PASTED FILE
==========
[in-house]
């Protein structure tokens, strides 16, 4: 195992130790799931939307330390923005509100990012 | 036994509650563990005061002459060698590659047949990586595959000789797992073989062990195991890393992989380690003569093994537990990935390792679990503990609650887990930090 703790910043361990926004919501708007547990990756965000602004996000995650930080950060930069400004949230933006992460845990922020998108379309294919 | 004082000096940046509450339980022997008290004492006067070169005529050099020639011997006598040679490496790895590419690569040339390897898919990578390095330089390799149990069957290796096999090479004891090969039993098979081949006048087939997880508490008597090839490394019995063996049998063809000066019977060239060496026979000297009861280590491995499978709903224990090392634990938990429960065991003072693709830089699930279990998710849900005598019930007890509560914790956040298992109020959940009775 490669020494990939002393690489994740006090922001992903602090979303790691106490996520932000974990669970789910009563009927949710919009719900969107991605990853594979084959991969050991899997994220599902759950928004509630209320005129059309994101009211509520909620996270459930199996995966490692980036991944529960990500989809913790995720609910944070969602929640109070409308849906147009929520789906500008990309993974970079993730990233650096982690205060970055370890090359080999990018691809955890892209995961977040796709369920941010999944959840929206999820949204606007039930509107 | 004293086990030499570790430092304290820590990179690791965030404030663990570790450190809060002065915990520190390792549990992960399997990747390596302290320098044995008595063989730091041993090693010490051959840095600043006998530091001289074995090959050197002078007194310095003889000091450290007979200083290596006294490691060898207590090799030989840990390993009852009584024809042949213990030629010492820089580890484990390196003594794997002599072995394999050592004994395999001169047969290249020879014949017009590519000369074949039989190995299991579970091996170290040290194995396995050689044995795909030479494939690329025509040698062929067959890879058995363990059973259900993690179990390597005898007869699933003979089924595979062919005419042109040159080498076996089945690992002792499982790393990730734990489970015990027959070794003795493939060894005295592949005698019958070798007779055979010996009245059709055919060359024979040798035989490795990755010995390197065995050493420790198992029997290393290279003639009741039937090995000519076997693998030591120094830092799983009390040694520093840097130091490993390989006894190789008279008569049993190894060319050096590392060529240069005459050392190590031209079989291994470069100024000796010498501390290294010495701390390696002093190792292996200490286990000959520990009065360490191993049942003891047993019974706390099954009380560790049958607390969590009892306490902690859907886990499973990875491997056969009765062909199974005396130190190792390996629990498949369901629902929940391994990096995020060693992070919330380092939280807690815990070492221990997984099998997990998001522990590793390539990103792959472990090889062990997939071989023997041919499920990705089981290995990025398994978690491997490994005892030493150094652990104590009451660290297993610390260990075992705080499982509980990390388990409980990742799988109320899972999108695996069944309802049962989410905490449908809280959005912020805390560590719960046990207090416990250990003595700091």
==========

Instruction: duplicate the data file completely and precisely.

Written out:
[in-house]
């Protein structure tokens, strides 16, 4: 195992130790799931939307330390923005509100990012 | 036994509650563990005061002459060698590659047949990586595959000789797992073989062990195991890393992989380690003569093994537990990935390792679990503990609650887990930090 703790910043361990926004919501708007547990990756965000602004996000995650930080950060930069400004949230933006992460845990922020998108379309294919 | 004082000096940046509450339980022997008290004492006067070169005529050099020639011997006598040679490496790895590419690569040339390897898919990578390095330089390799149990069957290796096999090479004891090969039993098979081949006048087939997880508490008597090839490394019995063996049998063809000066019977060239060496026979000297009861280590491995499978709903224990090392634990938990429960065991003072693709830089699930279990998710849900005598019930007890509560914790956040298992109020959940009775 490669020494990939002393690489994740006090922001992903602090979303790691106490996520932000974990669970789910009563009927949710919009719900969107991605990853594979084959991969050991899997994220599902759950928004509630209320005129059309994101009211509520909620996270459930199996995966490692980036991944529960990500989809913790995720609910944070969602929640109070409308849906147009929520789906500008990309993974970079993730990233650096982690205060970055370890090359080999990018691809955890892209995961977040796709369920941010999944959840929206999820949204606007039930509107 | 004293086990030499570790430092304290820590990179690791965030404030663990570790450190809060002065915990520190390792549990992960399997990747390596302290320098044995008595063989730091041993090693010490051959840095600043006998530091001289074995090959050197002078007194310095003889000091450290007979200083290596006294490691060898207590090799030989840990390993009852009584024809042949213990030629010492820089580890484990390196003594794997002599072995394999050592004994395999001169047969290249020879014949017009590519000369074949039989190995299991579970091996170290040290194995396995050689044995795909030479494939690329025509040698062929067959890879058995363990059973259900993690179990390597005898007869699933003979089924595979062919005419042109040159080498076996089945690992002792499982790393990730734990489970015990027959070794003795493939060894005295592949005698019958070798007779055979010996009245059709055919060359024979040798035989490795990755010995390197065995050493420790198992029997290393290279003639009741039937090995000519076997693998030591120094830092799983009390040694520093840097130091490993390989006894190789008279008569049993190894060319050096590392060529240069005459050392190590031209079989291994470069100024000796010498501390290294010495701390390696002093190792292996200490286990000959520990009065360490191993049942003891047993019974706390099954009380560790049958607390969590009892306490902690859907886990499973990875491997056969009765062909199974005396130190190792390996629990498949369901629902929940391994990096995020060693992070919330380092939280807690815990070492221990997984099998997990998001522990590793390539990103792959472990090889062990997939071989023997041919499920990705089981290995990025398994978690491997490994005892030493150094652990104590009451660290297993610390260990075992705080499982509980990390388990409980990742799988109320899972999108695996069944309802049962989410905490449908809280959005912020805390560590719960046990207090416990250990003595700091």